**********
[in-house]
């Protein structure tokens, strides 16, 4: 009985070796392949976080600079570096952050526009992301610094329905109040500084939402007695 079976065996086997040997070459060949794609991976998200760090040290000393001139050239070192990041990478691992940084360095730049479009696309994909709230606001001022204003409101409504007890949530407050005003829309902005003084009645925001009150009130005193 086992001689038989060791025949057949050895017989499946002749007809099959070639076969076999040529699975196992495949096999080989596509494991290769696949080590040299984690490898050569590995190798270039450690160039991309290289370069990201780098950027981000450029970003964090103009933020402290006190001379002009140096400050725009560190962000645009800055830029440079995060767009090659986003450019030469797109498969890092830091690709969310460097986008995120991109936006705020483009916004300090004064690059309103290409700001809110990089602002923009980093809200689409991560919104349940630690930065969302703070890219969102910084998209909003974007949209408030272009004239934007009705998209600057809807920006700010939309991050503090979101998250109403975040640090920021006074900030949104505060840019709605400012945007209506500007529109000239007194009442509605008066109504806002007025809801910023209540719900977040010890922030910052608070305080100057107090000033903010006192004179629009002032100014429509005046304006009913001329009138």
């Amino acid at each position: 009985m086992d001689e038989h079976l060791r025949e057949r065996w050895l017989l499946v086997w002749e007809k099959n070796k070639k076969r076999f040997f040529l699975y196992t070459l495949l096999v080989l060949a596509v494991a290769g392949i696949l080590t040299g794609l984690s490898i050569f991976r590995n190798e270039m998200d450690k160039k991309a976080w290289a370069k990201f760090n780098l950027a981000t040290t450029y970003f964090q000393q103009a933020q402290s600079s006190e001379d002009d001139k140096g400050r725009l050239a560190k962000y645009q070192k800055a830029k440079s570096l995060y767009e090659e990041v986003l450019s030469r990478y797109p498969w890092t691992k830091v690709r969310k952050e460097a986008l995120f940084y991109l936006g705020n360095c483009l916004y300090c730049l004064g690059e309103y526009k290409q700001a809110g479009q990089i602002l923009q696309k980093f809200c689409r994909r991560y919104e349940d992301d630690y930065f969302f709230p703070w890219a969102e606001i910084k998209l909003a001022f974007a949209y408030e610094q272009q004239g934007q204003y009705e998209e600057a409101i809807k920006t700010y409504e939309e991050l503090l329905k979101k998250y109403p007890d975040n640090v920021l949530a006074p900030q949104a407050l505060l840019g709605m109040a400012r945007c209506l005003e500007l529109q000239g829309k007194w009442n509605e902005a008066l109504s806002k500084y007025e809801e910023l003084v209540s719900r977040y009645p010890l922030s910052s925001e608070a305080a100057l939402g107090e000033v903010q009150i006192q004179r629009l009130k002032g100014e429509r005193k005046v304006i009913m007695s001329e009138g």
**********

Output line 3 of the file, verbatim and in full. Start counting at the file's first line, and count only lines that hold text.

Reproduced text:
């Amino acid at each position: 009985m086992d001689e038989h079976l060791r025949e057949r065996w050895l017989l499946v086997w002749e007809k099959n070796k070639k076969r076999f040997f040529l699975y196992t070459l495949l096999v080989l060949a596509v494991a290769g392949i696949l080590t040299g794609l984690s490898i050569f991976r590995n190798e270039m998200d450690k160039k991309a976080w290289a370069k990201f760090n780098l950027a981000t040290t450029y970003f964090q000393q103009a933020q402290s600079s006190e001379d002009d001139k140096g400050r725009l050239a560190k962000y645009q070192k800055a830029k440079s570096l995060y767009e090659e990041v986003l450019s030469r990478y797109p498969w890092t691992k830091v690709r969310k952050e460097a986008l995120f940084y991109l936006g705020n360095c483009l916004y300090c730049l004064g690059e309103y526009k290409q700001a809110g479009q990089i602002l923009q696309k980093f809200c689409r994909r991560y919104e349940d992301d630690y930065f969302f709230p703070w890219a969102e606001i910084k998209l909003a001022f974007a949209y408030e610094q272009q004239g934007q204003y009705e998209e600057a409101i809807k920006t700010y409504e939309e991050l503090l329905k979101k998250y109403p007890d975040n640090v920021l949530a006074p900030q949104a407050l505060l840019g709605m109040a400012r945007c209506l005003e500007l529109q000239g829309k007194w009442n509605e902005a008066l109504s806002k500084y007025e809801e910023l003084v209540s719900r977040y009645p010890l922030s910052s925001e608070a305080a100057l939402g107090e000033v903010q009150i006192q004179r629009l009130k002032g100014e429509r005193k005046v304006i009913m007695s001329e009138g």